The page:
RB Leipzig  Germany 6 4 1 1 21 9 +12 066.67
Racing Santander  Spain 1 0 0 1 1 3 −2 000.00
Real Madrid  Spain 12 4 5 3 21 18 +3 033.33
Red Bull Salzburg  Austria 2 2 0 0 5 0 +5 100.00
Red Star Belgrade  Serbia 2 2 0 0 6 3 +3 100.00
Roma  Italy 2 1 1 0 3 1 +2 050.00
Schalke 04  Germany 5 4 0 1 17 4 +13 080.00
Sevilla  Spain 5 4 1 0 13 4 +9 080.00
Shakhtar Donetsk  Ukraine 6 4 1 1 16 3 +13 066.67
Sporting CP  Portugal 4 2 1 1 8 3 +5 050.00
Sporting Lokeren  Belgium 2 2 0 0 4 2 +2 100.00
Standard Liège  Belgium 2 1 0 1 4 2 +2 050.00
Steaua București  Romania 2 2 0 0 6 0 +6 100.00
Timișoara  Romania 2 2 0 0 3 0 +3 100.00
Total Network Solutions  Wales 2 2 0 0 7 0 +7 100.00
Tottenham Hotspur  England 2 1 0 1 4 4 +0 050.00
Twente  Netherlands 3 2 1 0 7 5 +2 066.67
Urawa Red Diamonds  Japan 1 1 0 0 3 0 +3 100.00
Valencia  Spain 2 0 1 1 3 4 −1 000.00
Viktoria Plzeň  Czech Republic 2 2 0 0 7 2 +5 100.00
Villarreal  Spain 2 2 0 0 5 1 +4 100.00
Widzew Łódź  Poland 2 0 2 0 2 2 +0 000.00
Young Boys   Switzerland 2 2 0 0 6 1 +5 100.00

UEFA coefficient[edit]

The UEFA club coefficients are based on the results of clubs competing in the five previous seasons of the UEFA Champions League, UEFA Europa League and UEFA Europa Conference League. The rankings determine the seeding of each club in relevant UEFA competition draws. The table and graph below show the progress of City's rankings in these coefficients since they re-entered the Europa League competition in 2010–11 as of the end of the season specified.

Progression of Manchester City's UEFA club coefficient ranking
Season Coefficient Ranking
2010–11 30 42
2011–12 47 28
2012–13 54 22
2013–14 56 22
2014–15 71 17
2015–16 84 11
2016–17 85 12
2017–18 100 8
2018–19 106 6
2019–20 116 6
2020–21 125 3
2021–22 134 3
2022–23 145 1
2023–24 148 1

Last updated: 17 April 2024.
Source: UEFA
Final coefficient at season end indicated.

Club records[edit]

  • Record European home victory: 7–0 vs Schalke 04, UEFA Champions League round of 16 second leg, 12 March 2019; vs RB Leipzig, UEFA Champions League round of 16 second leg, 14 March 2023.
  • Record European away victory: 5–0 vs Sporting CP, UEFA Champions League round of 16 first leg, 15 February 2022.
  • Record European home defeat: 1–3 vs Bayern Munich, UEFA Champions League group stage, 2 October 2013.
  • Record European away defeat: 0–4 vs Barcelona, UEFA Champions League group stage, 19 October 2016.
  • Longest winning run in UEFA competitions: 10 matches, 17 May 2023 – 6 March 2024, national record.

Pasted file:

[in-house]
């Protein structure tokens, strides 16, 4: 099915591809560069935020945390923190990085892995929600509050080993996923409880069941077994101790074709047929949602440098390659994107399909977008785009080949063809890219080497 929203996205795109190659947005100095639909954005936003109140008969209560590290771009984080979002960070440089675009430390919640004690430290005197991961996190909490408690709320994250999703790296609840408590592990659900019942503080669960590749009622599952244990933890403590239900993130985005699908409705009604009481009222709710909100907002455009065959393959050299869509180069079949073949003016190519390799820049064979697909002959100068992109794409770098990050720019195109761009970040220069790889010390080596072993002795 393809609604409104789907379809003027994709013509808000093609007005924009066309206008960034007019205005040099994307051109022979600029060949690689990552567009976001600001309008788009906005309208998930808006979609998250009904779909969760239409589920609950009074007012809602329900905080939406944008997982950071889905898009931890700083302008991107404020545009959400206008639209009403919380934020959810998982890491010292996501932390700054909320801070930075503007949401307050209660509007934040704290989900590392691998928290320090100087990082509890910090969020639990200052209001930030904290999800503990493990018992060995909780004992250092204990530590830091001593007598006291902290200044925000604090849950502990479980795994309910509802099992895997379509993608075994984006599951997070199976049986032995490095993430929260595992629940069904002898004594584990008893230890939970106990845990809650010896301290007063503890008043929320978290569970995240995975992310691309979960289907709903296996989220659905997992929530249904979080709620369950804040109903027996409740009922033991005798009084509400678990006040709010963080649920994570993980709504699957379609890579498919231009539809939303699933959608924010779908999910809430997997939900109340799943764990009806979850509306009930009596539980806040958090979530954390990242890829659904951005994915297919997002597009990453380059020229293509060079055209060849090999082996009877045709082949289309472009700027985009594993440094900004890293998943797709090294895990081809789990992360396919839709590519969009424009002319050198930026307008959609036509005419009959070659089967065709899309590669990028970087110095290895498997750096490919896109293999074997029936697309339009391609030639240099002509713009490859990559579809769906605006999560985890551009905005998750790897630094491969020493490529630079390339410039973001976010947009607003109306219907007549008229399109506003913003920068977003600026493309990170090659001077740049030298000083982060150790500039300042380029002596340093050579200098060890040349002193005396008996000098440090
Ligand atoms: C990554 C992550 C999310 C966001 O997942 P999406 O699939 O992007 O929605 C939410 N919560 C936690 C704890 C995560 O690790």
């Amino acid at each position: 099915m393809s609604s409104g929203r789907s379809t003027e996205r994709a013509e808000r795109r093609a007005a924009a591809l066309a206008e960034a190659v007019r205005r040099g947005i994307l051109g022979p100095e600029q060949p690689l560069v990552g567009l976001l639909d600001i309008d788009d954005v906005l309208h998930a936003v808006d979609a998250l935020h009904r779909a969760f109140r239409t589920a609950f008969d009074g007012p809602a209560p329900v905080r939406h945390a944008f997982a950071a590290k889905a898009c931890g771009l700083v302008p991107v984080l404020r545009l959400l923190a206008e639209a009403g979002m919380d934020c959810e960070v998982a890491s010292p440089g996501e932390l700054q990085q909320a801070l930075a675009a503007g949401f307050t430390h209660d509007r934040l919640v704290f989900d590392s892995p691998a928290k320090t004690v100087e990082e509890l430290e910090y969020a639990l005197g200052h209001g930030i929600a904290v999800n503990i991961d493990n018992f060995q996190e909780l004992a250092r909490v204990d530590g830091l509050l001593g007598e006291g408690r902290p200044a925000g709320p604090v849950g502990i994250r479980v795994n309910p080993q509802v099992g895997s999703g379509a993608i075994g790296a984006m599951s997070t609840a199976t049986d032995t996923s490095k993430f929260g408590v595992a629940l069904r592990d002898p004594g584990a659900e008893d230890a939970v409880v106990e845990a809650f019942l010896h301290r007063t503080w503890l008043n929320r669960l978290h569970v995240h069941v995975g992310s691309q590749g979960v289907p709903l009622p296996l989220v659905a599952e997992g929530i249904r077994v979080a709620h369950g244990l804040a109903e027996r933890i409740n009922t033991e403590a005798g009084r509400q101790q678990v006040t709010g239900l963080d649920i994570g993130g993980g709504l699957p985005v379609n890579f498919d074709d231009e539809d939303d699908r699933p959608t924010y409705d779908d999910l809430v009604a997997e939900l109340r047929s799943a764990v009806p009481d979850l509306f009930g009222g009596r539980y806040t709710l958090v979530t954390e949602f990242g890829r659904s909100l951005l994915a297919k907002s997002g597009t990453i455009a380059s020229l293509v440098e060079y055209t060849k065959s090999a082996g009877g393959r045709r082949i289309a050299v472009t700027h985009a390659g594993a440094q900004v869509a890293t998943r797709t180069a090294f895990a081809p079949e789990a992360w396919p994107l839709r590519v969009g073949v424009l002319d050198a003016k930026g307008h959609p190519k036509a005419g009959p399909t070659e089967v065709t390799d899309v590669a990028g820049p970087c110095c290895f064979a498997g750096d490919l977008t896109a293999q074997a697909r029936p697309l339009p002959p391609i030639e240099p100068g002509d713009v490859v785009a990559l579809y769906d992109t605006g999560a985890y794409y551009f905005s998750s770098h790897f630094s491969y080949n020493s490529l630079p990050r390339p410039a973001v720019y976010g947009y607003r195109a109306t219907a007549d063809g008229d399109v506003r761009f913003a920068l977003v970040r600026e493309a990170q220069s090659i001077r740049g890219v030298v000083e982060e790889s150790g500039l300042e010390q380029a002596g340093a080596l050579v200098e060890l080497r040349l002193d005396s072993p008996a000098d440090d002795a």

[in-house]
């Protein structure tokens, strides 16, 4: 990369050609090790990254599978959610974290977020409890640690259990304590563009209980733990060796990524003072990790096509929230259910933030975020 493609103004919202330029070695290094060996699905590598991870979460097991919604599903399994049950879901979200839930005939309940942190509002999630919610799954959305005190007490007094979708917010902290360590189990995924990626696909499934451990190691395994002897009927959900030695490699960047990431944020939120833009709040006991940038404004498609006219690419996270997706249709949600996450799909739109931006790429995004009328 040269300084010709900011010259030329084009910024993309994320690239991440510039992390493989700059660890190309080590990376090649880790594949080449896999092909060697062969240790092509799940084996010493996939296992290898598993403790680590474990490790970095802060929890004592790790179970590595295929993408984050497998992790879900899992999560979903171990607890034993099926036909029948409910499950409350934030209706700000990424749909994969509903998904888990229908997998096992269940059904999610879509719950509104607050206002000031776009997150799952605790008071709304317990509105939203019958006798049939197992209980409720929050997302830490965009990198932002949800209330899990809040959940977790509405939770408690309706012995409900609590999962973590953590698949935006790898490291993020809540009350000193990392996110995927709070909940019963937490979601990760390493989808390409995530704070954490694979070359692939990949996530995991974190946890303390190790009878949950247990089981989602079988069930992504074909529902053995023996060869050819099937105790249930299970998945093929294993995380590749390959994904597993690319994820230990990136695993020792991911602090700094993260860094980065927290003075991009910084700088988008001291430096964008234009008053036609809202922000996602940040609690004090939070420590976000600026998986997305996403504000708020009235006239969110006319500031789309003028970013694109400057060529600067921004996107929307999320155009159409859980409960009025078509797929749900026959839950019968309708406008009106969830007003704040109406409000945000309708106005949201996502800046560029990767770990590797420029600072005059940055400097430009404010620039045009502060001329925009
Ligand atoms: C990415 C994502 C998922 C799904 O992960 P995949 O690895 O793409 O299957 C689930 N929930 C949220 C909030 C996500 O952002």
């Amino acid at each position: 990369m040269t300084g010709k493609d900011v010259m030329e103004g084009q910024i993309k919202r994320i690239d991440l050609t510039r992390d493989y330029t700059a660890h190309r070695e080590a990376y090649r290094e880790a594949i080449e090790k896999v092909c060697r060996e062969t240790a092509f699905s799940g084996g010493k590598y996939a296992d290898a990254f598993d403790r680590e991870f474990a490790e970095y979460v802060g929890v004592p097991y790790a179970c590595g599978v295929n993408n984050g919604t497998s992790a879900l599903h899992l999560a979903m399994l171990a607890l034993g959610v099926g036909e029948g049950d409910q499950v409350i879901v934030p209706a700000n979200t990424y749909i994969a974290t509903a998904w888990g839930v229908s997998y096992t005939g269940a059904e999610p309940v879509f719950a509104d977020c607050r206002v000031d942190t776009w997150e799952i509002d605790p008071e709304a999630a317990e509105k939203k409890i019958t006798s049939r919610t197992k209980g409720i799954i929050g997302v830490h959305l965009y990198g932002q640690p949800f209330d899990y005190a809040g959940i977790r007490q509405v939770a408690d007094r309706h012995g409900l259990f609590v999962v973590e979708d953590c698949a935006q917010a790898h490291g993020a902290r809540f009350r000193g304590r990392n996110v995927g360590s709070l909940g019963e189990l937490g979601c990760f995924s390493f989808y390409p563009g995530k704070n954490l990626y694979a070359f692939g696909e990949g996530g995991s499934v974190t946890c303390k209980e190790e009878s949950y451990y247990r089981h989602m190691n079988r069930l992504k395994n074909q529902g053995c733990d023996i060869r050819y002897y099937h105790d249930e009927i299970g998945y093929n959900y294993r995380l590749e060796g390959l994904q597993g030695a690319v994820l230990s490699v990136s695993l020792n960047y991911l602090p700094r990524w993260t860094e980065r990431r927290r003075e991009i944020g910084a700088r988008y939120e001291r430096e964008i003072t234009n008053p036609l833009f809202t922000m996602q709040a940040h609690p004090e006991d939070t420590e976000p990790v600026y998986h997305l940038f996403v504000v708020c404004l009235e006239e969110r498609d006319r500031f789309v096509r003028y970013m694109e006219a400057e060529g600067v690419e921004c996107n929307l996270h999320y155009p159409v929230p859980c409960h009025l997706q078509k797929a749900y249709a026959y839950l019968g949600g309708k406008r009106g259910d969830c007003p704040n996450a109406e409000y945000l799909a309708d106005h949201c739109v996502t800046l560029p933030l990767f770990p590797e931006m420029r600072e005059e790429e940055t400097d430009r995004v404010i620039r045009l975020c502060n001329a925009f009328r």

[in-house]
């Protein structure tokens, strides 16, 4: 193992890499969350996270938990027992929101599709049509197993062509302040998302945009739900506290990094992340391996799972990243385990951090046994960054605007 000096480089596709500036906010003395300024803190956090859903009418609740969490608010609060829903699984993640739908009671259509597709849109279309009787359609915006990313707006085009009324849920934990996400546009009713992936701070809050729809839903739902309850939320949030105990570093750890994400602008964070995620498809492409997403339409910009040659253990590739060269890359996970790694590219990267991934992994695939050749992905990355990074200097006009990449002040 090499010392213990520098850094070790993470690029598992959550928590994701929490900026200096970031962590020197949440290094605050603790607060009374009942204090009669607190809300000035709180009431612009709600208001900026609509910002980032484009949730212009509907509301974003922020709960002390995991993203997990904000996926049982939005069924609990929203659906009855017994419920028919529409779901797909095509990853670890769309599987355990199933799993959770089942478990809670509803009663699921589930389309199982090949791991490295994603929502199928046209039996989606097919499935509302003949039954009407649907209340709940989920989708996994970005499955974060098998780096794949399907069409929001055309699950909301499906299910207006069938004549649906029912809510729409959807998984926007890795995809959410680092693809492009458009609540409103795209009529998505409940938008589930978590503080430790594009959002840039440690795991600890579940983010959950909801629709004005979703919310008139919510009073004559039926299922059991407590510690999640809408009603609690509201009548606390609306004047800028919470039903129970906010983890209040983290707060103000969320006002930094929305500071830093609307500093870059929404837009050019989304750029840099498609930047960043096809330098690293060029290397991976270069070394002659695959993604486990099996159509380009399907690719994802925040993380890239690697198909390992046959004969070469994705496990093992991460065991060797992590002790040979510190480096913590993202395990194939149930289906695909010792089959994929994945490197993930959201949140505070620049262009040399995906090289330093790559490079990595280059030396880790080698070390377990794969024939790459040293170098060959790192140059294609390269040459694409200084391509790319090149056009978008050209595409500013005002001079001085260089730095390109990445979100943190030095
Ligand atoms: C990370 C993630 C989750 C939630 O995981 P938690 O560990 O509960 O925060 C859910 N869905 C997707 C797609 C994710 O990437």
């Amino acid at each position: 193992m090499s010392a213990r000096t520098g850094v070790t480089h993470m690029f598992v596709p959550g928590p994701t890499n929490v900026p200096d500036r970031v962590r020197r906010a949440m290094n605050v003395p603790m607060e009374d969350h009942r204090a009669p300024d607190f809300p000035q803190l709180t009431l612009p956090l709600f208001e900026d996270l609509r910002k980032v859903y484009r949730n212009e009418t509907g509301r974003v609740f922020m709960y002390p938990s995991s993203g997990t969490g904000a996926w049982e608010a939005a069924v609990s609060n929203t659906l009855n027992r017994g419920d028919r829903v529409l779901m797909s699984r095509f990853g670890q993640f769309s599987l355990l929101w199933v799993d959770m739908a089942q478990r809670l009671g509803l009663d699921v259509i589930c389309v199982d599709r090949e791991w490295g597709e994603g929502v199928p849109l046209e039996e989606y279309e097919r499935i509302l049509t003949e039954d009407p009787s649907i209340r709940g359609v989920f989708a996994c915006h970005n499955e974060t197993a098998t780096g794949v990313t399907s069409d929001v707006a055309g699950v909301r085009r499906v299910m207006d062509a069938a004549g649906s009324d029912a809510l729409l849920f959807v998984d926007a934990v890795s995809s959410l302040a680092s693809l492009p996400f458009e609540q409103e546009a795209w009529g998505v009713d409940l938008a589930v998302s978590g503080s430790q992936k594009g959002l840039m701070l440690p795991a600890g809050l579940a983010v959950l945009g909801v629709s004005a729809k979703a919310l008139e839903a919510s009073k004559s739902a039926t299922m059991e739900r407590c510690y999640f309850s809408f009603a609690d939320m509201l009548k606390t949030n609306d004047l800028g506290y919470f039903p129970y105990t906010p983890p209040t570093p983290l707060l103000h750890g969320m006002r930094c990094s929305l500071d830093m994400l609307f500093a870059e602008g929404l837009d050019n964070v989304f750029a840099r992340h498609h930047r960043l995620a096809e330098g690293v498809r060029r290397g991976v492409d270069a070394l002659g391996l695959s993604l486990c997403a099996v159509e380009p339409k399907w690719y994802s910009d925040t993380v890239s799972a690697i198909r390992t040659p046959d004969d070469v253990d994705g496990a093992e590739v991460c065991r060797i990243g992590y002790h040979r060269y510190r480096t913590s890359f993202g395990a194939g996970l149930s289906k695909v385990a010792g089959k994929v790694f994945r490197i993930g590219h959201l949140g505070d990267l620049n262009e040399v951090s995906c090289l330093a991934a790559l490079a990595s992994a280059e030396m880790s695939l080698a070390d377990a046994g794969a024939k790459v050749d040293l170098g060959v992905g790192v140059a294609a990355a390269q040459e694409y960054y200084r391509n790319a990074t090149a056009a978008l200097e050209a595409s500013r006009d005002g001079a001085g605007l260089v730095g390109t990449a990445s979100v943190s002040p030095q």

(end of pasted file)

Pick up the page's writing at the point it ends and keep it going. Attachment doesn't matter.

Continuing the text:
• Most UEFA Champions League home wins in a row: 12 matches, 9 March 2022 – 6 March 2024.
  • Most UEFA Champions League wins in a single season: 11 matches, 2020–21, national record.
  • Longest unbeaten run in the UEFA Champions League: 23 matches, 6 September 2022 – 17 April 2024, ongoing.
  • Longest unbeaten home run in the UEFA Champions League: 31 matches, 7 November 2018 – 17 April 2024, ongoing, national record.
  • Longest unbeaten away run in the UEFA Champions League: 12 matches, 6 September 2022 – 6 April 2024, ongoing.
  • Most points amassed in a UEFA Champions League group: 18 points, 2023–24.
  • Fewest points amassed in a UEFA Champions League group: 3 points, 2012–13.
  • Most goals scored in a single season: 32 goals, 2022–23.
  • Fewest goals conceded in a single season: 5 goals, 2020–21 and 2022–23.
  • Highest home attendance: 53,461 vs Liverpool, UEFA Champions League quarter-finals second leg, 10 April 2018.

Player records[edit]

Manager records[edit]

  • Most decorated managers: 3 titlesPep Guardiola.
  • Most games managed: 90 matches (including preliminary rounds) – Pep Guardiola.
  • Most matches won: 59 wins (including preliminary rounds) – Pep Guardiola.


  1. ^ On 17 June 2020, UEFA announced that the final stages of that season's Champions League would feature a format change due to the COVID-19 pandemic in Europe. As such, the quarter-finals, semi-finals and final were all played behind closed doors in a single-leg format from 12 to 23 August 2020 at the Estádio da Luz and Estádio José Alvalade in Lisbon, Portugal.
  2. ^ Champions League figures include results from preliminary round matches.